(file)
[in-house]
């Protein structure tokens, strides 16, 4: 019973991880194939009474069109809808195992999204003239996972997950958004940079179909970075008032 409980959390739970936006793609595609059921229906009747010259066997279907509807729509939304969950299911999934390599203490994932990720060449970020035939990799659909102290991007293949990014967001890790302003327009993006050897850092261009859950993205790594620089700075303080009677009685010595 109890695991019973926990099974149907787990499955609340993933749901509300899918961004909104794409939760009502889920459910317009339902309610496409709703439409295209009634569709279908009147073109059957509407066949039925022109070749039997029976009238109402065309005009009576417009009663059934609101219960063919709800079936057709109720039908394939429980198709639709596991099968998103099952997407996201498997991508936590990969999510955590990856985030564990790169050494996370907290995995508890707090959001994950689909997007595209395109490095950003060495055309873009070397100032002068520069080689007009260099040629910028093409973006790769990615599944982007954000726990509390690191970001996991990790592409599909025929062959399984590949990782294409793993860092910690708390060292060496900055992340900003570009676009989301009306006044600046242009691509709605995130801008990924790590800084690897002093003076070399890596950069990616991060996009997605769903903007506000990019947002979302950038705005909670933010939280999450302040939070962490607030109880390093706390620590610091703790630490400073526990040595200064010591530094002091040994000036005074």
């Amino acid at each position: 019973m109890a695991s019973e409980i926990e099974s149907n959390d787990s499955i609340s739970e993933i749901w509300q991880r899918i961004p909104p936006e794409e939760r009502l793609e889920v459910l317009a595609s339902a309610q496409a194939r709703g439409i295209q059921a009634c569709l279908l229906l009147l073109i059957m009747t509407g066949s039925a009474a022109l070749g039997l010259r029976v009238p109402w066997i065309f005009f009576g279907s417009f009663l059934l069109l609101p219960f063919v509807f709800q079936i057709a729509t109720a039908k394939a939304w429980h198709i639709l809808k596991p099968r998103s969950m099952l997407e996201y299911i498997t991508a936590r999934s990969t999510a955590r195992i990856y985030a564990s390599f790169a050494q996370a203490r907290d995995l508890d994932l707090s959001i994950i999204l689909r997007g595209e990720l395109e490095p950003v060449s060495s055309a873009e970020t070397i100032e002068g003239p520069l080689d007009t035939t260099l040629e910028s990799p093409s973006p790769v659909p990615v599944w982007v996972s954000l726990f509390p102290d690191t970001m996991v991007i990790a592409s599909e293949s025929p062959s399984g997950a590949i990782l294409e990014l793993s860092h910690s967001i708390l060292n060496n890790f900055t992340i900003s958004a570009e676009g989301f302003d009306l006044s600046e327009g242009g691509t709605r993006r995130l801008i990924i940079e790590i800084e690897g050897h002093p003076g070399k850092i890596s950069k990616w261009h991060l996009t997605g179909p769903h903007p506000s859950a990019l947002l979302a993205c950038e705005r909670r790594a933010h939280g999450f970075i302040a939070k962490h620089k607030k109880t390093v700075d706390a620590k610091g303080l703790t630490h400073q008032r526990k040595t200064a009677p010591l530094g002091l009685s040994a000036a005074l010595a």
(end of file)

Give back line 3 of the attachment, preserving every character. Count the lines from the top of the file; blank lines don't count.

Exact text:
């Amino acid at each position: 019973m109890a695991s019973e409980i926990e099974s149907n959390d787990s499955i609340s739970e993933i749901w509300q991880r899918i961004p909104p936006e794409e939760r009502l793609e889920v459910l317009a595609s339902a309610q496409a194939r709703g439409i295209q059921a009634c569709l279908l229906l009147l073109i059957m009747t509407g066949s039925a009474a022109l070749g039997l010259r029976v009238p109402w066997i065309f005009f009576g279907s417009f009663l059934l069109l609101p219960f063919v509807f709800q079936i057709a729509t109720a039908k394939a939304w429980h198709i639709l809808k596991p099968r998103s969950m099952l997407e996201y299911i498997t991508a936590r999934s990969t999510a955590r195992i990856y985030a564990s390599f790169a050494q996370a203490r907290d995995l508890d994932l707090s959001i994950i999204l689909r997007g595209e990720l395109e490095p950003v060449s060495s055309a873009e970020t070397i100032e002068g003239p520069l080689d007009t035939t260099l040629e910028s990799p093409s973006p790769v659909p990615v599944w982007v996972s954000l726990f509390p102290d690191t970001m996991v991007i990790a592409s599909e293949s025929p062959s399984g997950a590949i990782l294409e990014l793993s860092h910690s967001i708390l060292n060496n890790f900055t992340i900003s958004a570009e676009g989301f302003d009306l006044s600046e327009g242009g691509t709605r993006r995130l801008i990924i940079e790590i800084e690897g050897h002093p003076g070399k850092i890596s950069k990616w261009h991060l996009t997605g179909p769903h903007p506000s859950a990019l947002l979302a993205c950038e705005r909670r790594a933010h939280g999450f970075i302040a939070k962490h620089k607030k109880t390093v700075d706390a620590k610091g303080l703790t630490h400073q008032r526990k040595t200064a009677p010591l530094g002091l009685s040994a000036a005074l010595a």